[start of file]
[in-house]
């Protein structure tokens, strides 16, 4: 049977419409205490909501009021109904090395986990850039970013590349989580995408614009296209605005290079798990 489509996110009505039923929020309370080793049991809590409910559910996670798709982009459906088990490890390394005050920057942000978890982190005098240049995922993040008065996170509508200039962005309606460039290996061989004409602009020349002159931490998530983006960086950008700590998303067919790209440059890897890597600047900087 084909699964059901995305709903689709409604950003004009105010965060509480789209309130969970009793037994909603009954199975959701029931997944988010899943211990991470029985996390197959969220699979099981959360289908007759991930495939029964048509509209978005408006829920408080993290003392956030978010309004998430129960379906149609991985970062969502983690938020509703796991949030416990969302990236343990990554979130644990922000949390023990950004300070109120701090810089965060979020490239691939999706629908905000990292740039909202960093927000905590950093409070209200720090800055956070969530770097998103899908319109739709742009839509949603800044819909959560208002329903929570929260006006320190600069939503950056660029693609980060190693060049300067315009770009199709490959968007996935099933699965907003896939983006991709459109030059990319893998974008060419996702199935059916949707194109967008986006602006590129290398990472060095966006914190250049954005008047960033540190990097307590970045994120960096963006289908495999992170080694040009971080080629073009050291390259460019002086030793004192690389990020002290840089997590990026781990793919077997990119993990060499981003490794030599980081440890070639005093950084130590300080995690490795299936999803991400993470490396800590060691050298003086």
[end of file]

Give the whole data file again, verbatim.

[in-house]
């Protein structure tokens, strides 16, 4: 049977419409205490909501009021109904090395986990850039970013590349989580995408614009296209605005290079798990 489509996110009505039923929020309370080793049991809590409910559910996670798709982009459906088990490890390394005050920057942000978890982190005098240049995922993040008065996170509508200039962005309606460039290996061989004409602009020349002159931490998530983006960086950008700590998303067919790209440059890897890597600047900087 084909699964059901995305709903689709409604950003004009105010965060509480789209309130969970009793037994909603009954199975959701029931997944988010899943211990991470029985996390197959969220699979099981959360289908007759991930495939029964048509509209978005408006829920408080993290003392956030978010309004998430129960379906149609991985970062969502983690938020509703796991949030416990969302990236343990990554979130644990922000949390023990950004300070109120701090810089965060979020490239691939999706629908905000990292740039909202960093927000905590950093409070209200720090800055956070969530770097998103899908319109739709742009839509949603800044819909959560208002329903929570929260006006320190600069939503950056660029693609980060190693060049300067315009770009199709490959968007996935099933699965907003896939983006991709459109030059990319893998974008060419996702199935059916949707194109967008986006602006590129290398990472060095966006914190250049954005008047960033540190990097307590970045994120960096963006289908495999992170080694040009971080080629073009050291390259460019002086030793004192690389990020002290840089997590990026781990793919077997990119993990060499981003490794030599980081440890070639005093950084130590300080995690490795299936999803991400993470490396800590060691050298003086």